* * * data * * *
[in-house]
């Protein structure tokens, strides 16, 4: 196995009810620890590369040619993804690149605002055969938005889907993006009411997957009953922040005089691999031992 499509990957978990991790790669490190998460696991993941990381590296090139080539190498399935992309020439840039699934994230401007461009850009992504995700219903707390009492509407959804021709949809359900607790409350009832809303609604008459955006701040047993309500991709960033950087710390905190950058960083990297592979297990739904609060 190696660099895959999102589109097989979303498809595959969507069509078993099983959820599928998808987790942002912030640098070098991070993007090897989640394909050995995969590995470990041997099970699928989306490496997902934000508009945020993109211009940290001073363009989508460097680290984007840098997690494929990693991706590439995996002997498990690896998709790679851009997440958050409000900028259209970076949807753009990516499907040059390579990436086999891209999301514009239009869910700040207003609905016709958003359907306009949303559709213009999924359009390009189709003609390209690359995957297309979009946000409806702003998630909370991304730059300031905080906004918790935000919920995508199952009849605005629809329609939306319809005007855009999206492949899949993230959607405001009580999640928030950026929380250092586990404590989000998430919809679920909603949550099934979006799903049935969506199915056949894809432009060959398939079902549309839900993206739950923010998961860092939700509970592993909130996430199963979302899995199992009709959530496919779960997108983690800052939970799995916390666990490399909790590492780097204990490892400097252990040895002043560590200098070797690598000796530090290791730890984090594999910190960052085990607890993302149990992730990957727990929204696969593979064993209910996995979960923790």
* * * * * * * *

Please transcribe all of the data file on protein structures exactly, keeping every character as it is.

[in-house]
């Protein structure tokens, strides 16, 4: 196995009810620890590369040619993804690149605002055969938005889907993006009411997957009953922040005089691999031992 499509990957978990991790790669490190998460696991993941990381590296090139080539190498399935992309020439840039699934994230401007461009850009992504995700219903707390009492509407959804021709949809359900607790409350009832809303609604008459955006701040047993309500991709960033950087710390905190950058960083990297592979297990739904609060 190696660099895959999102589109097989979303498809595959969507069509078993099983959820599928998808987790942002912030640098070098991070993007090897989640394909050995995969590995470990041997099970699928989306490496997902934000508009945020993109211009940290001073363009989508460097680290984007840098997690494929990693991706590439995996002997498990690896998709790679851009997440958050409000900028259209970076949807753009990516499907040059390579990436086999891209999301514009239009869910700040207003609905016709958003359907306009949303559709213009999924359009390009189709003609390209690359995957297309979009946000409806702003998630909370991304730059300031905080906004918790935000919920995508199952009849605005629809329609939306319809005007855009999206492949899949993230959607405001009580999640928030950026929380250092586990404590989000998430919809679920909603949550099934979006799903049935969506199915056949894809432009060959398939079902549309839900993206739950923010998961860092939700509970592993909130996430199963979302899995199992009709959530496919779960997108983690800052939970799995916390666990490399909790590492780097204990490892400097252990040895002043560590200098070797690598000796530090290791730890984090594999910190960052085990607890993302149990992730990957727990929204696969593979064993209910996995979960923790």